Seeking Inspiration in Burma
On a train ride through Rangoon, the creative director of lifestyle brand Yangoods seeks inspiration for her next collection. By MERRITT GURLEY. Photographed by AUNG PYAE SOE.
Published on Apr 7, 2016
"I HAVE 1,000 IDEAS," gushes Delphine de Lorme as our train chugs out of the station. Yeah, I can tell. One minute she's snapping photos of a young man lugging baskets of bananas, the next she's hunched over a train seat trying to capture pics of the scratches in the plastic. Two boys, faces slathered in thanaka approach us and shyly say hello. De Lorme speaks to them in her broken Burmese and they giggle in reply. They wave and jump off at the next stop. De Lorme waves back. "This is my happy drug," she tells me.
Delphine de Lorme poses in front of one of her large artworks hanging in Le Planteur restaurant.
I see why she's so crazy about the train. The buzzing atmosphere matches the chaotic energy of this Parisian transplant who moved her family across Asia pursuing her passions. Everyone is working away at something. Women, backs bowed with age, sit in a row shaving the meat out of coconuts. An old man preens a thick bundle of flowers. A young woman with a betel-nut smile stacks giant donuts into a tidy tower. This is more than transportation; it's a moving marketplace.
In a way, so is de Lorme, who has tossed her weight behind producing TV shows in France, a line of handcrafted furniture in Cebu, and now her current baby, Yangoods, a brand of handbags, stationery and other souvenirs that takes classic Burmese iconography and updates the designs to a modern sensibility. It's an endeavor representative of the larger change I'm witnessing around me in Rangoon as it sprouts art galleries, pop-up Mexican restaurants, swanky speakeasies and other buzz-word businesses that signal a hipster scene. This is my first time in Burma's biggest city, and though I've enlisted the help of Backyard Travel and amiable guide Than to show me its templestudded, glitzy side, I'm seeing local life through de Lorme's eyes. "At least once a month I jump in the train and just ride it for inspiration," she tells me. "Here I feel like I'm in the real Burma. It is never what I expect, and that's the key to happiness. Always take the surprise."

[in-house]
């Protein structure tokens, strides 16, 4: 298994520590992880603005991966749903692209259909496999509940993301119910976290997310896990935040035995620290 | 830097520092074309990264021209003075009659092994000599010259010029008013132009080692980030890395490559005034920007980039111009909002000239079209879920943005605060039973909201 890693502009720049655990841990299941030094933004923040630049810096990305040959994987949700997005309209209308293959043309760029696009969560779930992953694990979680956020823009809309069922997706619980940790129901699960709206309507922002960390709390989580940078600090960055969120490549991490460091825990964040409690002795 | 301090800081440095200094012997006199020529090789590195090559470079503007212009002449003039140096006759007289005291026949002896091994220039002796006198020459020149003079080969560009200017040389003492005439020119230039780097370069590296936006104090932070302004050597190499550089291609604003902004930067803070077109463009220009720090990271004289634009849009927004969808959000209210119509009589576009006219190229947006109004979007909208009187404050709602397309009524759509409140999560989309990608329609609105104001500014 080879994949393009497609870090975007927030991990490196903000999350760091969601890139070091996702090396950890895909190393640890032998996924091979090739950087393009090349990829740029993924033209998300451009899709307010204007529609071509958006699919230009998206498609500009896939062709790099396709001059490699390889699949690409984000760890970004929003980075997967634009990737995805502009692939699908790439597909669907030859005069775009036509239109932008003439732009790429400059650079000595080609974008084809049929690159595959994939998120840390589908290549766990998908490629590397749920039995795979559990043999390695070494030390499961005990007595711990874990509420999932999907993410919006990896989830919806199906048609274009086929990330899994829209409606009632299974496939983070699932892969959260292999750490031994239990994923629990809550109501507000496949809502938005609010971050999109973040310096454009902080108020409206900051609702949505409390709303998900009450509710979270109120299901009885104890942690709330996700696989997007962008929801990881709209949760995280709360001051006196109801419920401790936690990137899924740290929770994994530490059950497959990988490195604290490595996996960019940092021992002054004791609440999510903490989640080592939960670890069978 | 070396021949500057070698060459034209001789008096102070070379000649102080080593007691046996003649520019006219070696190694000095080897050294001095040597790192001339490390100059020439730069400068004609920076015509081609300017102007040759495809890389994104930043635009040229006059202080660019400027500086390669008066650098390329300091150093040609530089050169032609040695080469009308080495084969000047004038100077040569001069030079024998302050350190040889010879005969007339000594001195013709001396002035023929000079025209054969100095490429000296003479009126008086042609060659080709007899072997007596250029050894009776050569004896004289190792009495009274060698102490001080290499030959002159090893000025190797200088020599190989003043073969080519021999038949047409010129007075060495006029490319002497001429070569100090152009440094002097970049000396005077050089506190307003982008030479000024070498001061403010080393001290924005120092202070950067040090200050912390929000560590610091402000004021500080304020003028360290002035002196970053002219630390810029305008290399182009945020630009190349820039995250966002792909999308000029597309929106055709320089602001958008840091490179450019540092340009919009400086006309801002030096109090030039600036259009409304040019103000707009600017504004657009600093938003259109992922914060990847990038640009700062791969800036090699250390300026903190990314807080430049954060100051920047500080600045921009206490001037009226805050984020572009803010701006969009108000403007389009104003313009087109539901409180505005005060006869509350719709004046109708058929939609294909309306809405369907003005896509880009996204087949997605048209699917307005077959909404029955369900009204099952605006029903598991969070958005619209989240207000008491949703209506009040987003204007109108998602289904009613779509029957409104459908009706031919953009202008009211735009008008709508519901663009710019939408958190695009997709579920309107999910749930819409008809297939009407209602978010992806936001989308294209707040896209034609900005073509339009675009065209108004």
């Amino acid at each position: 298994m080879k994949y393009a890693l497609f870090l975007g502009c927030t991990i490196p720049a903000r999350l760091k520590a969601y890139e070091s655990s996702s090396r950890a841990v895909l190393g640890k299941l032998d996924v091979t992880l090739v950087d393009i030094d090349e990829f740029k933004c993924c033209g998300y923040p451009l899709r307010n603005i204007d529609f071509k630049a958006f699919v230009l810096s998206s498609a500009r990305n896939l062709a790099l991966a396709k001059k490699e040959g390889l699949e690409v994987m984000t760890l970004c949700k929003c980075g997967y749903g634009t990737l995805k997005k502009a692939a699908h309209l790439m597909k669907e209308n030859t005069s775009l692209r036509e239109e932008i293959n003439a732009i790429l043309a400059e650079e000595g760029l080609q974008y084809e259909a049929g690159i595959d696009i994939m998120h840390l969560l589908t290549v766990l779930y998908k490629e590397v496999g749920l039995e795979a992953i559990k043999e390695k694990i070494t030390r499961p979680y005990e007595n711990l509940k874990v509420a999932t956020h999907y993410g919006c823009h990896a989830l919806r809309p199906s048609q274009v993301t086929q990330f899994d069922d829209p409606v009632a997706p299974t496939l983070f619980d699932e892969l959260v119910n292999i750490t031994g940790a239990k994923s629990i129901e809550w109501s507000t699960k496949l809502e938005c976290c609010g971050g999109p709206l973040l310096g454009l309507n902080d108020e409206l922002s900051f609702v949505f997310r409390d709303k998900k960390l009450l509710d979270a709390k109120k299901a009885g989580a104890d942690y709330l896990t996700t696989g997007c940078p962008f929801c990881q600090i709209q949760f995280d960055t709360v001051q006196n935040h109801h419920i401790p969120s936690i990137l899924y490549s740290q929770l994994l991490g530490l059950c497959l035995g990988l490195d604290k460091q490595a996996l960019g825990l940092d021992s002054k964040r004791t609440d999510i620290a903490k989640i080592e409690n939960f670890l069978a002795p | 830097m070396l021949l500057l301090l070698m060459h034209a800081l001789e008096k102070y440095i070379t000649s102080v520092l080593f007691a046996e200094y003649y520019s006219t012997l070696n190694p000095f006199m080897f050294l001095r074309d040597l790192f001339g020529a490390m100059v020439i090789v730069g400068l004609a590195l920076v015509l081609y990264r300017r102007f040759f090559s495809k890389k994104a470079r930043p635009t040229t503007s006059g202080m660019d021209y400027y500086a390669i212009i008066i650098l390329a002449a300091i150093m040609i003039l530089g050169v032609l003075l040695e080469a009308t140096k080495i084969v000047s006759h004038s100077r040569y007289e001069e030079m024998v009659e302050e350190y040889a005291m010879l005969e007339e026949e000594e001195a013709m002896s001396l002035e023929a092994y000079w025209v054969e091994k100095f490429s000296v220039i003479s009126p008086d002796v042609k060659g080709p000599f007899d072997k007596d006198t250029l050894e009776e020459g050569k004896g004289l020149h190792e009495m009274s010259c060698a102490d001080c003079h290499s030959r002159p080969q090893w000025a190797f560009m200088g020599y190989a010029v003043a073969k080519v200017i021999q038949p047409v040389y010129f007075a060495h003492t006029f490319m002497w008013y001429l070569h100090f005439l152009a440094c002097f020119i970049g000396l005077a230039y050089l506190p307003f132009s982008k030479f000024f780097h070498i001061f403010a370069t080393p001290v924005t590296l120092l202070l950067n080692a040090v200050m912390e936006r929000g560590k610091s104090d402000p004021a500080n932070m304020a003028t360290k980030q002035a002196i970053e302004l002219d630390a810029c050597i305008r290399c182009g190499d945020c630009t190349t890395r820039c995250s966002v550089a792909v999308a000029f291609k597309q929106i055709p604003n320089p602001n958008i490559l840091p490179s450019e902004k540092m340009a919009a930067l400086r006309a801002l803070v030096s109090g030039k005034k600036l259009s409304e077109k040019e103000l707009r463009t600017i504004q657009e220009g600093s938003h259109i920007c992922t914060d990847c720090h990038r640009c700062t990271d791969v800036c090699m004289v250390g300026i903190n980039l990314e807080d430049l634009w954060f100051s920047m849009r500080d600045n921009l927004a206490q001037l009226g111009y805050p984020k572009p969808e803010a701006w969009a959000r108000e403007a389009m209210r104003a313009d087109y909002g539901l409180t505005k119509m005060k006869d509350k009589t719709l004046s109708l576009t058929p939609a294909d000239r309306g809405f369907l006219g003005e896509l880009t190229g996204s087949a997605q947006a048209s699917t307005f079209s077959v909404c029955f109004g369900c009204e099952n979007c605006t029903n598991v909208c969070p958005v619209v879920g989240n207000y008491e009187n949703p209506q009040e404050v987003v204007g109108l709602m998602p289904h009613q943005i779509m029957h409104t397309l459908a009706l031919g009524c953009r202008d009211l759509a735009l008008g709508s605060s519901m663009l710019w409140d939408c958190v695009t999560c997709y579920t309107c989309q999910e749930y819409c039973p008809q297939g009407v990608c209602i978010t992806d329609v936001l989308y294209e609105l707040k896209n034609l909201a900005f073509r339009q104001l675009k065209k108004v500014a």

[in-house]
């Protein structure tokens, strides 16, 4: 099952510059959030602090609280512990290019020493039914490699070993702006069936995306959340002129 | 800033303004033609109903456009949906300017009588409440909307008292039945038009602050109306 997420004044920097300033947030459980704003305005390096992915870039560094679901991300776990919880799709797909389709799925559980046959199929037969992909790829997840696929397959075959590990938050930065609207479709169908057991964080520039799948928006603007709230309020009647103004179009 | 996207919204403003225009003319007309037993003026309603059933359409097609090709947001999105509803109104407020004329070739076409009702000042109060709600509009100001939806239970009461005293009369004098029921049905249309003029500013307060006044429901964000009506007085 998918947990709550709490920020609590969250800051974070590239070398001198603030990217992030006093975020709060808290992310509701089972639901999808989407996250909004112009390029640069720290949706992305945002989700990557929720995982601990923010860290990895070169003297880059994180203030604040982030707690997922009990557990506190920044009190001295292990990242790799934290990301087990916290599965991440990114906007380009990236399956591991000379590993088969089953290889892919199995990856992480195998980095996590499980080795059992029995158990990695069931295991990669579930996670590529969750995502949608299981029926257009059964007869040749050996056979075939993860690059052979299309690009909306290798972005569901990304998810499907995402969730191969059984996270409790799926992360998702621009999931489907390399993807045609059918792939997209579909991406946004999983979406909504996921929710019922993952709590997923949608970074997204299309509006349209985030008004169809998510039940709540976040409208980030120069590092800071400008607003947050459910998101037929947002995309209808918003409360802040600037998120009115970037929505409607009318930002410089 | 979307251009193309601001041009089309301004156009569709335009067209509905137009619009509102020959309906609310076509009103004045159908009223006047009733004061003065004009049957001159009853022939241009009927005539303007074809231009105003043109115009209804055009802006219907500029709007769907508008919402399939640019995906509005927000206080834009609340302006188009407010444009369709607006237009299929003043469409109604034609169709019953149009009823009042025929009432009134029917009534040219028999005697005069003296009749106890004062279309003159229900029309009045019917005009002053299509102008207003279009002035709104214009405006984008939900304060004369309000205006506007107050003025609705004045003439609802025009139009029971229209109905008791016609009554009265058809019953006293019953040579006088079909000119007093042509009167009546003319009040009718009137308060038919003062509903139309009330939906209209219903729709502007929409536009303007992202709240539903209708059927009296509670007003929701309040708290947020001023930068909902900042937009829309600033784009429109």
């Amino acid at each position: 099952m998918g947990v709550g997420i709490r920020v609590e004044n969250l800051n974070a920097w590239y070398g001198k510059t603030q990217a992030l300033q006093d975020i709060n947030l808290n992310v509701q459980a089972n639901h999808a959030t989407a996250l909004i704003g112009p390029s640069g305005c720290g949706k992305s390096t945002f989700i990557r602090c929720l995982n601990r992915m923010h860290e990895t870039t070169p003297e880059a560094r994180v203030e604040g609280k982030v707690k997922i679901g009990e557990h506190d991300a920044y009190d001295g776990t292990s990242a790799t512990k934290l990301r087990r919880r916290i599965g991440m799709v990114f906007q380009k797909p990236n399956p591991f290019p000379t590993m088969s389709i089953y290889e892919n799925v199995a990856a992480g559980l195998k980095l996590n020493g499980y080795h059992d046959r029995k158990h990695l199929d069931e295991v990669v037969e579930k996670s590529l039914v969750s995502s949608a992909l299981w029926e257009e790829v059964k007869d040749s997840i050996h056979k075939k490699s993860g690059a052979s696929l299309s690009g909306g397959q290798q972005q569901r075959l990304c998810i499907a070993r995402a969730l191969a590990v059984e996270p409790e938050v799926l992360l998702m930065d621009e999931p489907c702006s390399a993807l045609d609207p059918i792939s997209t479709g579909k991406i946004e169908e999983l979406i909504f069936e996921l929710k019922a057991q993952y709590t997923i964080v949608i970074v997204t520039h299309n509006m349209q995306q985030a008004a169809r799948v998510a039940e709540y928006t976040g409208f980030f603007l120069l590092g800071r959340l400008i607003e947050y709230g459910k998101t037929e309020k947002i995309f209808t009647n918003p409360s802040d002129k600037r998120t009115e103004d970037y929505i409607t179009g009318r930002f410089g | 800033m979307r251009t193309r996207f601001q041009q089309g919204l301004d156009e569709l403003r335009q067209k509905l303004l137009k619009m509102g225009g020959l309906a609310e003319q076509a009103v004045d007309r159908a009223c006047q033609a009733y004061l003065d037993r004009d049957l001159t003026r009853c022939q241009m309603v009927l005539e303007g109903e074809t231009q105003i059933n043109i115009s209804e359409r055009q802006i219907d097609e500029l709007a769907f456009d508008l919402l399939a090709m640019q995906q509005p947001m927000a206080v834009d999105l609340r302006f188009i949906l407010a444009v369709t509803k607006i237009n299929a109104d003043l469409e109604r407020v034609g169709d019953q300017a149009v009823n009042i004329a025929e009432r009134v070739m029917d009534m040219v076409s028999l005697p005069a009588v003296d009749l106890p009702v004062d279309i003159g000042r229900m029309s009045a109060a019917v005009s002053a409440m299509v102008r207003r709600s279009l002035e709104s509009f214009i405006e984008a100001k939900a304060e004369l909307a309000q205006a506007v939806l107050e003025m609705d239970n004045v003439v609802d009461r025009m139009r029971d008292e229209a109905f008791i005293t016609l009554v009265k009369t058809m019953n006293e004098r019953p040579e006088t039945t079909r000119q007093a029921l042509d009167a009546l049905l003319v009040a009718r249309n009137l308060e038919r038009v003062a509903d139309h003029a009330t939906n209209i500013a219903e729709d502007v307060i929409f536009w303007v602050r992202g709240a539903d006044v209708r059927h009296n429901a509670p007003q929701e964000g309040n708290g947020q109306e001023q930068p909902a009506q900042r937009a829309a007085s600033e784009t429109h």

One surprise is how she wound up in this business. De Lorme has been painting for the past 30 years and her pop-art background screams through the brightly colored prints that she calls "part restoration, part creation." She is the creative lead, but Yangoods is a collaboration of various players who work together to drum up and implement the product lines: Clara Baik, who made her fashion career in Shanghai; Rangoon-native Htin Htin, the editor of the local style magazine Moda; and Frenchman Jean Curci. The idea struck in October 2014, when Curci, Baik and de Lorme were at a dinner party. A mutual friend brought out a cache of old postcards from the 1960s and 70s and "it was love at first sight," Curci says. "We knew we were onto something big. There were many amazing designs that no one had ever seen."
Yangoods cofounder Htin Htin has a flare for fashion.
These designs evolved into their first collection, a vintage-inspired line of fashion accessories that launched in June 2015. De Lorme shows me a purse on which is printed a highly saturated picture of the last Shan royal family, dressed in traditional longyis, with a golden gramophone in the background, and a periwinkle-blue clutch with a picture of an ornately dressed Burmese lady holding a parasol and smoking a cigar. I see a few common motifs shine through in a style that's at once playful, reverent and luxurious. Old photos, modern silhouettes, rich colors, silky fabrics: the collection is super cool and holds up a mirror to the trendy subculture emerging in Rangoon. Some of the images were plucked right from the dinnerparty postcards and others were purchased from Pansodan Gallery, which has a robust archive of old photos. De Lorme also researched the work of 19th-century photographers Italian-British Felice Beato, who owned a studio in Mandalay in 1887, and German-born Philip Adolphe Klier; the two men were among the first to shoot portraits in Burma. It is uncanny how the photos are still so relevant now.